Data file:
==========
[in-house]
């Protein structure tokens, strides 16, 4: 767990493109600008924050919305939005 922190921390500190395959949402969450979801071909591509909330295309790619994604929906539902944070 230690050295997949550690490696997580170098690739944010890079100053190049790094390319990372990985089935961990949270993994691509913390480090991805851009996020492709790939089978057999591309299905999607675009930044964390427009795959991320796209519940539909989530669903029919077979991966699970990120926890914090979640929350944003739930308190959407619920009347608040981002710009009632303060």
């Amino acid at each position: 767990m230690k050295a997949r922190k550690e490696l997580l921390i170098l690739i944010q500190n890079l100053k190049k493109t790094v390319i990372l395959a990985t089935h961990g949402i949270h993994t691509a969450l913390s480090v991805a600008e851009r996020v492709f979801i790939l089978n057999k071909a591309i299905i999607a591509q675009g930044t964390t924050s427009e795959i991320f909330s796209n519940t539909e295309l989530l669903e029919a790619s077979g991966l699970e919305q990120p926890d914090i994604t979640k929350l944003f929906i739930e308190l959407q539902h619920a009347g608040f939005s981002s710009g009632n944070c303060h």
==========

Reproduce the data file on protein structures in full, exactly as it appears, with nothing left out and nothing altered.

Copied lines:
[in-house]
């Protein structure tokens, strides 16, 4: 767990493109600008924050919305939005 922190921390500190395959949402969450979801071909591509909330295309790619994604929906539902944070 230690050295997949550690490696997580170098690739944010890079100053190049790094390319990372990985089935961990949270993994691509913390480090991805851009996020492709790939089978057999591309299905999607675009930044964390427009795959991320796209519940539909989530669903029919077979991966699970990120926890914090979640929350944003739930308190959407619920009347608040981002710009009632303060």
């Amino acid at each position: 767990m230690k050295a997949r922190k550690e490696l997580l921390i170098l690739i944010q500190n890079l100053k190049k493109t790094v390319i990372l395959a990985t089935h961990g949402i949270h993994t691509a969450l913390s480090v991805a600008e851009r996020v492709f979801i790939l089978n057999k071909a591309i299905i999607a591509q675009g930044t964390t924050s427009e795959i991320f909330s796209n519940t539909e295309l989530l669903e029919a790619s077979g991966l699970e919305q990120p926890d914090i994604t979640k929350l944003f929906i739930e308190l959407q539902h619920a009347g608040f939005s981002s710009g009632n944070c303060h």